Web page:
Testing a large number of hypotheses is not necessarily problematic. However, when multiple analyses (comparisons) are performed, the significance level (p-value threshold for statistically significant results) must be adjusted to account for the fact that multiple comparisons were performed. For example, genome-wide association studies which attempt to identify which single nucleotide polymorphisms are associated with a trait utilize a p-value threshold of 5 x 10-8 for statistical significance to account for the extremely large number of hypothesis tests which are performed in these analyses and control for the False Discovery Rate (FDR).
To avoid the multiple comparisons problem, we encourage investigators to establish a limited set of hypotheses, develop data analysis plans a priori, and utilize methods such as the Bonferroni correction or the Holm-Bonferroni method when appropriate. Involvement of an experienced statistician is strongly encouraged.
P-hacking (“data dredging”)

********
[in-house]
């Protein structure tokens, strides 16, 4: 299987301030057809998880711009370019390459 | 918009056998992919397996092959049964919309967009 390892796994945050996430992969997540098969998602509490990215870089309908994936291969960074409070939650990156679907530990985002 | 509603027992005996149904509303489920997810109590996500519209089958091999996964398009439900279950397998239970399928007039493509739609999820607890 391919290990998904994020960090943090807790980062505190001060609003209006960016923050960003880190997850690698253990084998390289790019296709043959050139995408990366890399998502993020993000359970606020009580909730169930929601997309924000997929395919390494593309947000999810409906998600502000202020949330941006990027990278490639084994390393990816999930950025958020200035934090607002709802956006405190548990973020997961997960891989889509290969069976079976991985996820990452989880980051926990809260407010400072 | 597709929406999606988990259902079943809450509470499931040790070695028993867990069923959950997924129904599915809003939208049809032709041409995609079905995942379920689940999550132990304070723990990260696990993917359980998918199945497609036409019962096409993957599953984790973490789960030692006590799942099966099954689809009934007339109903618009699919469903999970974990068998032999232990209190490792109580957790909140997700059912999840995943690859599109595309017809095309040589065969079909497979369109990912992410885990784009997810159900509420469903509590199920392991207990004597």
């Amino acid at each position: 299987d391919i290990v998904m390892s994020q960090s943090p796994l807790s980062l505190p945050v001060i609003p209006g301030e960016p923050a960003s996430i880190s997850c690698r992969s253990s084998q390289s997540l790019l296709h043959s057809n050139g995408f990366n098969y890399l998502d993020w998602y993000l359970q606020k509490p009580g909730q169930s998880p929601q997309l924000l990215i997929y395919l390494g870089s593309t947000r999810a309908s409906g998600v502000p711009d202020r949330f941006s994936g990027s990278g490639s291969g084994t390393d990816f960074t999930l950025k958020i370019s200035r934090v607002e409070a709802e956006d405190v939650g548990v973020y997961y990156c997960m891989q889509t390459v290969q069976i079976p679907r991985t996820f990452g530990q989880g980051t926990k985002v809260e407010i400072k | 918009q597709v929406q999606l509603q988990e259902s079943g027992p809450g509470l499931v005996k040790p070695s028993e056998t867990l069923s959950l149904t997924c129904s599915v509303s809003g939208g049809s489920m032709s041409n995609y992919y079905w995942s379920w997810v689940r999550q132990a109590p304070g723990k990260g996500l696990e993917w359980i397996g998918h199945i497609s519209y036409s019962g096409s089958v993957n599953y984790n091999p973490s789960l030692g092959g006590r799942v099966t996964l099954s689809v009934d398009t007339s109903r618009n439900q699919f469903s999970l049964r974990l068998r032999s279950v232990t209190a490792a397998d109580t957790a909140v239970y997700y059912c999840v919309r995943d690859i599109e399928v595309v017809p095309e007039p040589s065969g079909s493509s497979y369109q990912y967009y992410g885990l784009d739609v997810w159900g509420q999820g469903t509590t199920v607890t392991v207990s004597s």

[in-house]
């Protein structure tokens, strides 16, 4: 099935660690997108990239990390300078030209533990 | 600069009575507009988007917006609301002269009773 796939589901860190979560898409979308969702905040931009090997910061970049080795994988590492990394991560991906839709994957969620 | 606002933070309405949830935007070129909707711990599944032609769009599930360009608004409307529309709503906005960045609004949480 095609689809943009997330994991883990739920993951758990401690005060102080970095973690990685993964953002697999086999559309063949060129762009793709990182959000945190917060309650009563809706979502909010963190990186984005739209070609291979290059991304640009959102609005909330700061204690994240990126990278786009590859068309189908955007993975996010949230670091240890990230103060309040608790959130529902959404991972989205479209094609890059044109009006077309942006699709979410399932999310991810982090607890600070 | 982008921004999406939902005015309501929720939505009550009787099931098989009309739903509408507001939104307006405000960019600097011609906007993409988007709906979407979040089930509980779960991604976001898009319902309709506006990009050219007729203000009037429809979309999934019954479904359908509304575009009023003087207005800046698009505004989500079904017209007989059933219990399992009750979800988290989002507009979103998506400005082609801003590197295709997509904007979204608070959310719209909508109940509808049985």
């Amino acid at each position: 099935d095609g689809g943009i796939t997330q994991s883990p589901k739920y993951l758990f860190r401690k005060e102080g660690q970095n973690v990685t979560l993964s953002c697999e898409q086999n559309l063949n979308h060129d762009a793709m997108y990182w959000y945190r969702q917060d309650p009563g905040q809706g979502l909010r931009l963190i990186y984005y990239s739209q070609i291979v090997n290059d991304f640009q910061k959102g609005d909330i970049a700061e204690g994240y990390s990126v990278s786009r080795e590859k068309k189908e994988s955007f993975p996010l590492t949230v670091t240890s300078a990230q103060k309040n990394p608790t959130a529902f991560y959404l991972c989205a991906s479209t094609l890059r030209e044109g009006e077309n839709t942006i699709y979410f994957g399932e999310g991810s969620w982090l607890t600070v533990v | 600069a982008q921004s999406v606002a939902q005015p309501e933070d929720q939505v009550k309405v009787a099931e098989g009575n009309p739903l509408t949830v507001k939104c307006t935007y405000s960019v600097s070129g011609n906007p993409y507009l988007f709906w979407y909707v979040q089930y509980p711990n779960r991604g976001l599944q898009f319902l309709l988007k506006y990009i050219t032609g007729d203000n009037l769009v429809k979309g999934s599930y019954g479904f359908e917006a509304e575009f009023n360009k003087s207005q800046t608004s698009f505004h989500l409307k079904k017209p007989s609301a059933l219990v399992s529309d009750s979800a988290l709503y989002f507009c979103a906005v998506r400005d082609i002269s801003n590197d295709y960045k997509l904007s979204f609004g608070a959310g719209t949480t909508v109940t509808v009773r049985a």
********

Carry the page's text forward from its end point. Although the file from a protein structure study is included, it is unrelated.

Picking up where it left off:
P-hacking (also referred to as “data dredging”) refers to indiscriminate performance of multiple hypothesis tests in search of a statistically significant result while failing to account for the multiple comparisons problem. P-hacking is a malicious form of statistical misconduct which is prohibited by the PCDC. The PCDC reserves the right to review user logfile data and revoke access in cases where P-hacking is suspected.
Consider the following example: the user described in the above section performed 200 statistical tests in search of a statistically significant result that could be published in a medical journal. After indiscriminately conducting 199 analyses which did not yield a p-value less than 0.05, the user performs an analysis which identifies a difference with a p-value of 0.04. The user then publishes this result as a statistically-significant discovery while failing to report on or account for the 199 statistical tests which did not identify a difference. This is an example of p-hacking.
One way to avoid p-hacking is to follow a hypothesis-driven approach, where a limited set of hypotheses are established a priori along with data analysis plans. To discourage p-hacking, the PCDC web-based survival curve generator does not report a p-value.
Publication bias occurs when the decision to publish (or report) the results of an experiment is influenced by the result. Typically, it occurs when negative research studies (i.e., those which fail to identify a statistically significant result) are not published. It is important to emphasize that reporting of negative research study findings is just as important as reporting statistically significant findings, as negative results still provide answers to clinically important questions.